Initial volume occupied by oxygen gas =

Final no. of moles of oxygen gas

Final volume occupied by oxygen gas =

Using Avogadro’s law we get,

Question 3. Volume occupied by of an ideal gas at temperature and pressure is . When of another ideal gas is introduced in the same cylinder (having one wall flexible) at same temperature and pressure conditions, the volume of the cylinder is found to be . What will be the relationship between the molar mass of and molar mass of ?

a. 
b. 
c. 
d. 

Answer: (A)

Initial no. of moles of gas =

Initial volume occupied by gas

Final no. of moles of the gas and No. of moles of gas No. of moles of gas

Final volume of the gas occupied by and

Using Avogadro’s law we get;

Solving the above expression we get,

Question 4. A flexible container containing of nitrogen gas at and occupies the volume of . Some more oxygen gas is added at the same temperature and pressure until the volume becomes. Calculate the no. of moles of oxygen gas added to the container.

Answer:

According to the given data,

Initial no. of moles of oxygen gas

Initial volume occupied by the oxygen gas

Final no. of moles of nitrogen gas present Initial mole of nitrogen gas present + No. of moles of nitrogen gas added  

Final no. of moles of nitrogen gas present  

Final volume occupied by nitrogen gas

Using Avogadro’s law we get,

 

 

 

So, No. of moles of nitrogen gas added  

Frequently Asked Questions

Question 1. How Avogadro’s law can be used in stoichiometry?
Answer: Avogadro’s law can be used to compare the number of molecules of gas present in a given volume at a given temperature and pressure. According to Avogadro's law, the volume occupied by the gas is proportional to the number of molecules of gas at constant temperature and pressure.

Question 2. What are the limitations of Avogadro’s law?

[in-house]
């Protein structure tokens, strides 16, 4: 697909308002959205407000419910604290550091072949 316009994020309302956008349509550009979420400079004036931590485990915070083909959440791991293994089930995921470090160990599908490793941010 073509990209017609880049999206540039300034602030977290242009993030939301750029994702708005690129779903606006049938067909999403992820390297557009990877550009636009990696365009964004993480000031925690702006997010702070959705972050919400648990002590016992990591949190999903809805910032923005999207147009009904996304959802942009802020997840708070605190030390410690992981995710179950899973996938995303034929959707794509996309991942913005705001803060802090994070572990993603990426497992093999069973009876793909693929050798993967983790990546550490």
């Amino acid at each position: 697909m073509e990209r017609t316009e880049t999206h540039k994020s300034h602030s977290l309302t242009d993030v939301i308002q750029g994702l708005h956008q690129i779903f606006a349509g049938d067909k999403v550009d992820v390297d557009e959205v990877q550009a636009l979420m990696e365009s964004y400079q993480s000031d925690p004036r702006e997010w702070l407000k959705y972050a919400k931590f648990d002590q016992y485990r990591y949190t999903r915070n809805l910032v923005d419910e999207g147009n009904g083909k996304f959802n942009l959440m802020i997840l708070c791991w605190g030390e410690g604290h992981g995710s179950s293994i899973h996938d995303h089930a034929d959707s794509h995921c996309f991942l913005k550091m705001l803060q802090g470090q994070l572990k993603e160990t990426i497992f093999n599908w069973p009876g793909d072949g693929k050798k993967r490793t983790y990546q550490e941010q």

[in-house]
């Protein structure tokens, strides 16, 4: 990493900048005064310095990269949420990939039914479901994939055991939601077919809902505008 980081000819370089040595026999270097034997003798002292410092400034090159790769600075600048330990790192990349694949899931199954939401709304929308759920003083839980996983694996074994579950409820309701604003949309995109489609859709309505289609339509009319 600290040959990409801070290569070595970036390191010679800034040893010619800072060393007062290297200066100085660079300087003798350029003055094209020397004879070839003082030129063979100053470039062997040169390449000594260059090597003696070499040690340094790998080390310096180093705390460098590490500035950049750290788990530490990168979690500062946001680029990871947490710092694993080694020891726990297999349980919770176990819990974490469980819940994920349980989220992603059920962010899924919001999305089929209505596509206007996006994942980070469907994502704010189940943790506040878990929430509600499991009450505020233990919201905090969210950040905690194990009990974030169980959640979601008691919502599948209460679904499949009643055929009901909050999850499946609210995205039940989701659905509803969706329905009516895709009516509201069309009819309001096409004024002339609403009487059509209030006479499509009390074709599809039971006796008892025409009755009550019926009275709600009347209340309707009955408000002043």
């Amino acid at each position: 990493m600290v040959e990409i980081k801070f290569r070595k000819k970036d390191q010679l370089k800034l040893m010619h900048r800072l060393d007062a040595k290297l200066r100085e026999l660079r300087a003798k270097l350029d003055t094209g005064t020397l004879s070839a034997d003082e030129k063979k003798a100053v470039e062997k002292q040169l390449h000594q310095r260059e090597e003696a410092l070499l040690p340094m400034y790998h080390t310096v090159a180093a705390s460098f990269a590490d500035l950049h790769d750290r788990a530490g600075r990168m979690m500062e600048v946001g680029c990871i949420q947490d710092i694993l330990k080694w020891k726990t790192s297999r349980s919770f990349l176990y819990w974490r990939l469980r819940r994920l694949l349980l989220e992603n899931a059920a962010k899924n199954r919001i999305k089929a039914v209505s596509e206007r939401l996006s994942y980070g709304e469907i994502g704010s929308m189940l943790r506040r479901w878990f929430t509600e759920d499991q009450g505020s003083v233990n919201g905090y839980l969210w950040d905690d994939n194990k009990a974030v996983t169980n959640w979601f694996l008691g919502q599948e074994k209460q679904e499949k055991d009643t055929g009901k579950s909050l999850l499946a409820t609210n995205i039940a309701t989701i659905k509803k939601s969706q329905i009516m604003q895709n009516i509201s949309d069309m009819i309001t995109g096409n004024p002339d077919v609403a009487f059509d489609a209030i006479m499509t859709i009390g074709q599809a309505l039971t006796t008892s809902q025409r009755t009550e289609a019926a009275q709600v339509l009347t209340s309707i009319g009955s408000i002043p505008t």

Answer: Avogadro’s law is valid for ideal gases but it provides an approximate relationship for real gases. Gases having relatively lower molecular mass obey Avogadro’s law to a higher extent as compared with the gas having higher molecular mass.

Question 3. What is the relation between the number of molecules of two different gases occupying the same volume at a certain temperature and pressure?
Answer: According to Avogadro’s law “volume occupied by a gas is directly proportional to the number of moles of gas present at a constant temperature and pressure”. So, the same volume of two different gases will contain the same number of molecules if temperature and pressure are constant.

Question 4. Why a flat tyre takes up less space as compared to inflated tyres?
Answer: The flat tyre takes up less space as compared to inflated tyres as it follows Avogadro’s law which states that “volume occupied by a gas is directly proportional to the number of moles of gas present at a constant temperature and pressure”. So when the tyre is inflated it contains more no. of molecules of air which results in increase in volume of the tyre as compared with the flat tyre.

Related topics

Boyle’s Law Gay-Lussac’s Law
Charles’s Law Dalton's Law of Partial Pressure
Ideal Gas Equation Real Gas